Gov. Laura Kelly has announced a plan to form a singular agency — the Kansas Department of Human Services — that would absorb social welfare programs currently handled by three agencies.
The new agency would have a massive statewide presence, employing 6,000 workers, and oversee foster care, mental health services, four state hospitals and the juvenile justice complex.
The Democrat said she will submit an executive order for reorganization within the first month of the legislative session, which starts next week. Lawmakers would have 60 days to approve the proposal.
Kelly’s plan would reunite the Kansas Department for Aging and Disability Services with the Department for Children and Families. The new agency also would take over the juvenile services division of the Department of Corrections.
The realignment would take effect July 1.
“I’ve always thought that a one-stop shop for people who need to access to government services would make a lot more sense,” Kelly said. “It’s a much more efficient way to operate.”
Children’s advocates and foster care providers expressed optimism for improved services under the new agency, while the governor’s Republican adversaries vented frustration about not being informed of the proposal before it was announced in a news conference at the Statehouse.
The governor’s proposal would undo the 2012 splintering of the former Department of Social and Rehabilitation Services under Republican Gov. Sam Brownback, as well as attempt to address concerns raised by social workers about unintended problems caused by changes to the juvenile justice system.
DCF and KDADS secretary Laura Howard would lead the new agency. Howard said the reformation is not about re-establishing the former agency.
“The combination of these services in a new agency really gives us an opportunity to think differently about service delivery,” Howard said. “We want Kansans to have seamless access to services and programs to allow them to thrive. So when I envision the Department of Human Services, I really do think first about innovation, about modernization, and about close relationships with community partners.”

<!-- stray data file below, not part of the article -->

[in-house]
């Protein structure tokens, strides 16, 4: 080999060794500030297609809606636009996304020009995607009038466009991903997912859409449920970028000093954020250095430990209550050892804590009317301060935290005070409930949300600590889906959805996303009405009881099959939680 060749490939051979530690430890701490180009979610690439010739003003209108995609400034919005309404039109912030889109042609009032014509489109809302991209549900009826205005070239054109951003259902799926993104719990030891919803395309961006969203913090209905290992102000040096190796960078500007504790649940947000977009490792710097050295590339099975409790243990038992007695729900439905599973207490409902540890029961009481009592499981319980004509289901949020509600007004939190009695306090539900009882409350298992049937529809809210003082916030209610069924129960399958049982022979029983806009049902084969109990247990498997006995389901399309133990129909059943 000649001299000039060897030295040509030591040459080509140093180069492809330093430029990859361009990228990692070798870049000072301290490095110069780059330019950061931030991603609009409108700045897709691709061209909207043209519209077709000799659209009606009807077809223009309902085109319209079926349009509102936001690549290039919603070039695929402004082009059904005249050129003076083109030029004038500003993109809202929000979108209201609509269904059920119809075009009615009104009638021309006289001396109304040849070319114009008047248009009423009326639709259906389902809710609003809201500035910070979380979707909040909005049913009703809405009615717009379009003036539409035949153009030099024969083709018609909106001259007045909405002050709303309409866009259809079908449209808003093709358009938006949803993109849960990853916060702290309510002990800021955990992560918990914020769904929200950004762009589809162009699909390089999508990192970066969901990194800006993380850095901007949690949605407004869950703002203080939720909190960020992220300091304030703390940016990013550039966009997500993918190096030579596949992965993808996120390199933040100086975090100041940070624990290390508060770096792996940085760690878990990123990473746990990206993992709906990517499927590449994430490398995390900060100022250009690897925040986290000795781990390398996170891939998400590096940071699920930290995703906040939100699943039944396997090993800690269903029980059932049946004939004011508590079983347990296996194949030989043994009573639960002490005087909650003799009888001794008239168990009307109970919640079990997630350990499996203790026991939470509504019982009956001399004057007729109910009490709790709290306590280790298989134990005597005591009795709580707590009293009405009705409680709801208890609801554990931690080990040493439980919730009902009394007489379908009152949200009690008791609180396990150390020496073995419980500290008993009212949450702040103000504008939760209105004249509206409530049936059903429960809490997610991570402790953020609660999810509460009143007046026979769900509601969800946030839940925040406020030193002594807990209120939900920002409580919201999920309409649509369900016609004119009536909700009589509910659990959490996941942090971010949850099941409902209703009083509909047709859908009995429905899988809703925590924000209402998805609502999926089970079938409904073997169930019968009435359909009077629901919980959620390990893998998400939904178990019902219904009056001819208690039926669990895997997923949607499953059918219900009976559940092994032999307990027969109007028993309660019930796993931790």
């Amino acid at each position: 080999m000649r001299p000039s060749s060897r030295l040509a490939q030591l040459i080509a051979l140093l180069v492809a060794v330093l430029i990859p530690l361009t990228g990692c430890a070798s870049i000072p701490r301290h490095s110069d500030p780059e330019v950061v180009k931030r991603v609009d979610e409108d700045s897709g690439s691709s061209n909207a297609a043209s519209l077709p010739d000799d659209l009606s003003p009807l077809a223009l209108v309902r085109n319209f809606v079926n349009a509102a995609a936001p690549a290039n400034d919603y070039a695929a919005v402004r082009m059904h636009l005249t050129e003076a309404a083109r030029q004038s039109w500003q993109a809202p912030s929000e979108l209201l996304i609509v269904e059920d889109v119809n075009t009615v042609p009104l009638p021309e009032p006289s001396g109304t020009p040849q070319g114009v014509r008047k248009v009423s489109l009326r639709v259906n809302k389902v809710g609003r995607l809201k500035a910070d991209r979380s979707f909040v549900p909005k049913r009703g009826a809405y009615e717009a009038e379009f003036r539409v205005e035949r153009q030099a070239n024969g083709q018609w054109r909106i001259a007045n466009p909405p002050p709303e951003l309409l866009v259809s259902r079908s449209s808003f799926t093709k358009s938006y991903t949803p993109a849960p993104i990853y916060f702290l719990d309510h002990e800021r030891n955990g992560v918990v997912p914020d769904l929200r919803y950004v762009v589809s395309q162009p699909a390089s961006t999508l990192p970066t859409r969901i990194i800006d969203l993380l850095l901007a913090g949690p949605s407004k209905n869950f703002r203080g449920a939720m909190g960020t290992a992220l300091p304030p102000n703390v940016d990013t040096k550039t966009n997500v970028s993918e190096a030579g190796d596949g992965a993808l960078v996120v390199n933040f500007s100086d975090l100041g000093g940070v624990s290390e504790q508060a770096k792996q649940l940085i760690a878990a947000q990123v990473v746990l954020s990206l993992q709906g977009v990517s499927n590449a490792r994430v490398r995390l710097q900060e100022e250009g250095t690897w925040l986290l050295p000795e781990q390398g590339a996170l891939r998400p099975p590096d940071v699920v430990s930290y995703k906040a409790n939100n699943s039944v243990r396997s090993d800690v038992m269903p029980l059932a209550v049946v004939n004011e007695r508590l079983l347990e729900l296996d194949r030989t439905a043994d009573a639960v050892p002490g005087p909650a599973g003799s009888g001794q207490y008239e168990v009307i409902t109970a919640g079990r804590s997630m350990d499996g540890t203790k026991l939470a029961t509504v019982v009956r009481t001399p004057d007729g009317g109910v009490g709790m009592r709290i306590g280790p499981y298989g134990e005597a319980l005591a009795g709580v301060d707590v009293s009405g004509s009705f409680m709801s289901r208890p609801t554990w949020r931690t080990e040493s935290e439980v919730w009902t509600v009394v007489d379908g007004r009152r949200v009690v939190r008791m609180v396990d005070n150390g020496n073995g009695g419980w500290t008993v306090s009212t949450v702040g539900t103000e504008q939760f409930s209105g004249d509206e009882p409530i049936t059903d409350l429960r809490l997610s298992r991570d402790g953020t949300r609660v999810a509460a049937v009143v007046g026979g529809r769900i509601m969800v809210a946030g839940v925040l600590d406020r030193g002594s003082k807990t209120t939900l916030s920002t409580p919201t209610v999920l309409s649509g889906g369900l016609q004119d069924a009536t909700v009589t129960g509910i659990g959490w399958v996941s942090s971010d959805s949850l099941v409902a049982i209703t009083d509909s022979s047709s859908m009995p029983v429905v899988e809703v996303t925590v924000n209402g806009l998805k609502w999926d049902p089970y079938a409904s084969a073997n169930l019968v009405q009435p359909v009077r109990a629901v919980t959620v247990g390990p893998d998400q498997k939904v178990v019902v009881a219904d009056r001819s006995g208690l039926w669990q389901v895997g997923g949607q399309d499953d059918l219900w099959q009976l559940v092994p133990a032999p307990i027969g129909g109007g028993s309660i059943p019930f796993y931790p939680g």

Howard said employees within the affected agencies would still have a job, but their responsibilities may change.
Reactions from GOP, foster care providers
In a joint statement, Kansas House Speaker Ron Ryckman, House Majority Leader Dan Hawkins and House Speaker Pro-Tem Blaine Finch blasted the governor for not discussing her plans with GOP leaders.
“Given the rhetoric from her administration about working together and finding compromises, it’s unfortunate that Governor Kelly has kept the Legislature in the dark on such a major reorganization,” they said. “Kansans can rest assured: Republican leadership is committed to thoroughly vetting this plan to ensure it is in the best interest of Kansas families and children.”
Senate President Susan Wagle said she was prepared to “find real solutions” during the upcoming session.
“It seems Governor Kelly has, once again, chosen to exclude the legislative branch of government from her decisions,” Wagle said. “Putting a new name on a problem does nothing to actually solve the problem.”
Christie Appelhanz, executive director of the Children’s Alliance of Kansas, said she was hopeful the combination of juvenile services under a single agency would help kids get the services they need, “no matter what door they enter.”
“With the current structure,” Appelhanz said, “we’ve seen again and again how the lack of coordination between agencies hurts children and families. As long as the administration keeps the promise to not make this about saving money, we have a real opportunity to enhance and integrate service delivery and ultimately improve outcomes.”
The Department for Children and Families has been a lightning rod for controversy in recent years following revelations of child deaths, children sleeping in offices and escalating numbers of runaways. Thousands of children were added to the social welfare system, leading to severe instability.
Those challenges were exacerbated by 2017 juvenile justice reform that diverted children from incarceration and into foster care. Social workers have raised objections about a rise in traumatic events among kids in state custody and difficulties connecting troubled youths to mental health professionals.
KVC Kansas and Saint Francis Ministries, nonprofit foster care providers for Kansas, applauded the proposal to realign services under a single agency.
“We especially appreciate that the new agency will be able to focus on the needs of crossover youths, and those youths with complex mental health, child welfare and juvenile justice needs,” said Rachel Marsh, vice president of advocacy for Saint Francis Ministries.
Linda Bass, president of KVC Kansas, said the change would improve collaboration and reduce barriers to accessing services.
“We serve 40,000 children and families each year, and many of them interact with two or more of the child welfare, mental health and juvenile justice agencies,” Bass said. “Having these services under one human services umbrella helps us provide a more seamless, effective experience to children and families.”